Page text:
Thats a fair point which I would have realisd if I'd bothered to go back to the original link. I doubt the bank has sought to act improperly. I imagine its trying to do the right thing by its employees and has not worked the implications through. The in house tax department that understands this calculation will be relatively unconnected from Human Resources which organises the discounted mortgages; I've yet to come across a Human Rersources team that works effectively with its sister Tax Department to understand this sort of thing.

I wonder if anyone has asked the treasury why the official rate is so high compared to the BOE rate when they have historically tracked. I think I might try and do that now.

I suppose my point was that, regardless of her personal circumstances, there are people on commercial rates of 0.68% (or less!) at present so it seems unjust that because she gets her loan through her employer her loan is judged against a norm which is not only higher than the lowest commercial rates, is actually significantly higher than the mean/median (unsure which) rate paid by others.

Edited by Tiger Woods?

Share this post


Link to post
Share on other sites

Just to add some my thought to this subject:

1. I'm sure most of you know that the benchmark rate is now 4%, still bloody high

2. I posted a Freedom of Information Act request on this point - http://www.whatdotheyknow.com/request/rates_of_interest_for_used_to_be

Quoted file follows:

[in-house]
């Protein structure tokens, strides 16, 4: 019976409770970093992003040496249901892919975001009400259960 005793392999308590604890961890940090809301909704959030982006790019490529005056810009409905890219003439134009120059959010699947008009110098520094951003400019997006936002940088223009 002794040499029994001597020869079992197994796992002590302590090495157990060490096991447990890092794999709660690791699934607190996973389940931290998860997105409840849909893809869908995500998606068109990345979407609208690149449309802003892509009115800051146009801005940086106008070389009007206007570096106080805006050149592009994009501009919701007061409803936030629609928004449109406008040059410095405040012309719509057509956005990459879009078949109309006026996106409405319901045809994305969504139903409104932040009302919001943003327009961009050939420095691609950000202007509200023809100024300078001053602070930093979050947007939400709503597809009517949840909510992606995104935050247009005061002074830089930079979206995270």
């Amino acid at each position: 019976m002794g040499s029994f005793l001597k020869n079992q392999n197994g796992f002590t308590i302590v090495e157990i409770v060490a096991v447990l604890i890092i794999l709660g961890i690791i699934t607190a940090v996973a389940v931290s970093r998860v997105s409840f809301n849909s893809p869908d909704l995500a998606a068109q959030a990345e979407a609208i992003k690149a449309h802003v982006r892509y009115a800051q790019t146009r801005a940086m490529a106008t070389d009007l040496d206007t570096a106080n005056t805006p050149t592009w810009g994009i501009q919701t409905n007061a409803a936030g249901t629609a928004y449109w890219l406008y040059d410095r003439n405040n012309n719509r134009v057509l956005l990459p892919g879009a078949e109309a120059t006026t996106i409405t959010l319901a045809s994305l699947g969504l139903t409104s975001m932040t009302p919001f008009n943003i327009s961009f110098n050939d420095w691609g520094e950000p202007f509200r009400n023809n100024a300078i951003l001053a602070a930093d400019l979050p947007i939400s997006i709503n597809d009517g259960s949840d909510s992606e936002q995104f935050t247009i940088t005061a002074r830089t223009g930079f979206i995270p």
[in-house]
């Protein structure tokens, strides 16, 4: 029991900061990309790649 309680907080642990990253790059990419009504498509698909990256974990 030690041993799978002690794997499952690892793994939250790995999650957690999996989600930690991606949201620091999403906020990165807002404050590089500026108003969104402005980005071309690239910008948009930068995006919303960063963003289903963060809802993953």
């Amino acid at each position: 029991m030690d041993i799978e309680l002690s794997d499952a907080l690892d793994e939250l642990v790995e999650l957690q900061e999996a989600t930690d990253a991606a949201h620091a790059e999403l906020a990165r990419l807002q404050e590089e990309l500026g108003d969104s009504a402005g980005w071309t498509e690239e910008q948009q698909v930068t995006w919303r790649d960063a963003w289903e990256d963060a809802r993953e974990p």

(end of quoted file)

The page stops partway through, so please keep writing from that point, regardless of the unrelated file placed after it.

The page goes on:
I'm in the process of applying for a staff mortgage in the UK with a Spanish bank at 2% variable. But I will pay higher rate tax on the difference between 2 and 4% which effectively makes it cheaper for me in the short term to take out a competitor product. However, upside is that if I ever left my employer, I can keep my 1.5% above base rate for the term of the mortgage.

Share this post


Link to post
Share on other sites

Fine, but then they should tax all those people on tracker mortgages for the same reason! If HMRC can claim real base rates are 4.75% then the BoE is offically subsidising tracker mortgages all over the country. Why don't HMRC go after them as well?

That'll be 'cos only hard-earned money qualifies for penal tax rates. Can't go around taxing those so unfortunate as to have an unearned windfall ...

Share this post


Link to post
Share on other sites

Just because her mortgage at 0.18% above base rate is technically "subsidised" why should she have to pay the difference when someone who has managed to secure a tracker mortgage at the same rate on the open market doesn't? It's absurd, and if it was me I'd challenge it to the very top.

Sorry, no good. What matters is not the subsidy on her mortgage. It's the fact that the subsidy comes from her employer that turns it into earned income and so brings it within the tax net.

Share this post


Link to post
Share on other sites

Join the conversation

You can post now and register later. If you have an account, sign in now to post with your account.

Guest
Reply to this topic...

×   Pasted as rich text.   Paste as plain text instead

  Only 75 emoji are allowed.

×   Your link has been automatically embedded.   Display as a link instead

×   Your previous content has been restored.   Clear editor

×   You cannot paste images directly. Upload or insert images from URL.

Loading...

  • Recently Browsing   0 members

    No registered users viewing this page.

  • 316 Brexit, House prices and Summer 2020

    1. 1. Including the effects Brexit, where do you think average UK house prices will be relative to now in June 2020?


      • down 5% +
      • down 2.5%
      • Even
      • up 2.5%
      • up 5%



×
×
  • Create New...

Important Information

We have placed cookies on your device to help make this website better. You can adjust your cookie settings, otherwise we'll assume you're okay to continue.